Biological and Environmental Research - Earth and Environmental System Sciences
Earth and Environmental System Modeling
27 May 2020

Confronting Arctic Troposphere, Clouds, and Surface Energy Budget Representations in Regional Climate Models with Observations

An evaluation of regional climate models in comparison to observations from the Arctic Clouds during Summer Experiment (ACSE).

Science

Six state-of-the-art regional climate models (RCMs) are evaluated in comparison to observations from the Arctic Clouds during Summer Experiment (ACSE) field campaign from July to October 2014. The results indicate that the differences in the RCMs in the surface energy balance are a result of the individual RCMs treatment of cloud and cloud-radiative interactions. Differences in radiative and turbulent fluxes were found to be relatively larger but are the result of invoking compensating errors.

Impact

The results of this study provide one of the first analyses in diagnosing the state of atmospheric modeling of the Arctic in over a decade, providing a continuing benchmark as to the evolution and progress in atmospheric modeling of the Arctic spanning multiple decades. The coordinated effort of individual RCM groups for this study will also provide the framework for future larger studies using observations of the Arctic climate system from the current year-long Multidisciplinary drifting Observatory for the Study of Arctic Climate (MOSAiC) expedition. The combined effort of the observations and the evaluation of RCMs will provide for the development and refinement of future modeling capabilities resulting in a better understanding and prediction of the Arctic climate system.

Summary

A coordinated regional climate model (RCM) evaluation and intercomparison project based on observations from a July–October 2014 trans‐Arctic Ocean field experiment (ACSE‐Arctic Clouds during Summer Experiment) has been completed. Six state‐of‐the‐art RCMs were constrained with common reanalysis lateral boundary forcing and upper troposphere nudging techniques to explore how the RCMs represented the evolution of the surface energy budget (SEB) and their relation to cloud properties. The results indicate that the main reasons for the modeled differences in the SEB components are a direct consequence of the RCM treatment of cloud and cloud‐radiative interactions. The RCMs could be separated into groups by their overestimation or underestimation of cloud liquid. While radiative and turbulent heat flux errors were relatively large, they often invoke compensating errors. In addition, having the surface sea‐ice concentrations constrained by the reanalysis or satellite observations limited how errors in the modeled radiative fluxes could affect the SEB and ultimately the surface evolution and its coupling with lower tropospheric mixing and cloud properties. Many of these results are consistent with RCM biases reported in studies over a decade ago. One of the six models was a fully coupled ocean‐ice‐atmosphere model. Despite the biases in overestimating cloud liquid, and associated SEB errors due to too optically thick clouds, its simulations were useful in understanding how the fully coupled system is forced by, and responds to, the SEB evolution. Moving forward, it is recommended that the development of RCM studies need to consider the fully coupled climate system.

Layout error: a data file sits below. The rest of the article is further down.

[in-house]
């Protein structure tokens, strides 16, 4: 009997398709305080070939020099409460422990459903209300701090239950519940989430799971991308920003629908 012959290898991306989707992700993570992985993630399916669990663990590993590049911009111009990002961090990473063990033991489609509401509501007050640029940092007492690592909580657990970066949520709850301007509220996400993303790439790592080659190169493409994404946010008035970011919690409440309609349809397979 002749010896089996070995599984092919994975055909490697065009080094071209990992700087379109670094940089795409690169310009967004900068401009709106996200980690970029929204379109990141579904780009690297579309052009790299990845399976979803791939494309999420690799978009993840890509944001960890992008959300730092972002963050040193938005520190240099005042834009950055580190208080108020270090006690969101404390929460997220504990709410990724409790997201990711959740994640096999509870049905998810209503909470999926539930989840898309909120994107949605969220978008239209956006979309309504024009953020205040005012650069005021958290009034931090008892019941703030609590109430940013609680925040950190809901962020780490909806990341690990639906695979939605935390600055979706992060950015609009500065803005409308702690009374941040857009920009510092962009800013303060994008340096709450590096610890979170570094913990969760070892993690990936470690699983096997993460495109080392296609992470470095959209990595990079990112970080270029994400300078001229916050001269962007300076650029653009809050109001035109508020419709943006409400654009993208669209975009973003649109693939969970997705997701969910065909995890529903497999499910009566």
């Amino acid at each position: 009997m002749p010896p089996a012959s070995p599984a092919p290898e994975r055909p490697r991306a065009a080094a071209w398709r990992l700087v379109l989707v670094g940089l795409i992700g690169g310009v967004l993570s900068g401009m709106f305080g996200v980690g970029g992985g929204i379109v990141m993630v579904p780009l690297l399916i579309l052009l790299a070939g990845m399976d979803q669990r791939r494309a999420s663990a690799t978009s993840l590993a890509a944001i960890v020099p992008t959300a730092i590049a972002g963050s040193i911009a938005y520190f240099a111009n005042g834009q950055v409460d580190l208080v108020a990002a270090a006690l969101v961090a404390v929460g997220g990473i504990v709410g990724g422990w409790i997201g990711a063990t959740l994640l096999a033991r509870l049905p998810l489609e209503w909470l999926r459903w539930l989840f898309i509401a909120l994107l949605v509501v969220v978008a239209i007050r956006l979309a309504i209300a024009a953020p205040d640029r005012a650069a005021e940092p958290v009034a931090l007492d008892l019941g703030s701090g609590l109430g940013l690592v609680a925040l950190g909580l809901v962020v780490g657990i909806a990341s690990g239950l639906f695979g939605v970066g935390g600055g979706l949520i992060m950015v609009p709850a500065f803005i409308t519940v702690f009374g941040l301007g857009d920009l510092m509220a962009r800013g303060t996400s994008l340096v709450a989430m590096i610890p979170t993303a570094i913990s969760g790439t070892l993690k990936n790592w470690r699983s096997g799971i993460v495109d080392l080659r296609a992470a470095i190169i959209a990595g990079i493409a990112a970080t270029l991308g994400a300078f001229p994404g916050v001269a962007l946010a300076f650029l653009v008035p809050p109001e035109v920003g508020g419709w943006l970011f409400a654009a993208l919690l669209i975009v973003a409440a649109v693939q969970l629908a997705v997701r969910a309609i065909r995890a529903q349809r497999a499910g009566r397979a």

Contact
Mark Seefeldt
University of Colorado - Boulder
Publications
Sedlar, J, M Tjernström, A Rinke, A Orr, J Cassano, M Seefeldt, X Fettweis, et al.  2020.  "Confronting Arctic Troposphere, Clouds, and Surface Energy Budget Representations in Regional Climate Models With Observations."  Journal of Geophysical Research: Atmospheres 124(6).  https://doi.org/10.1029/2019JD031783.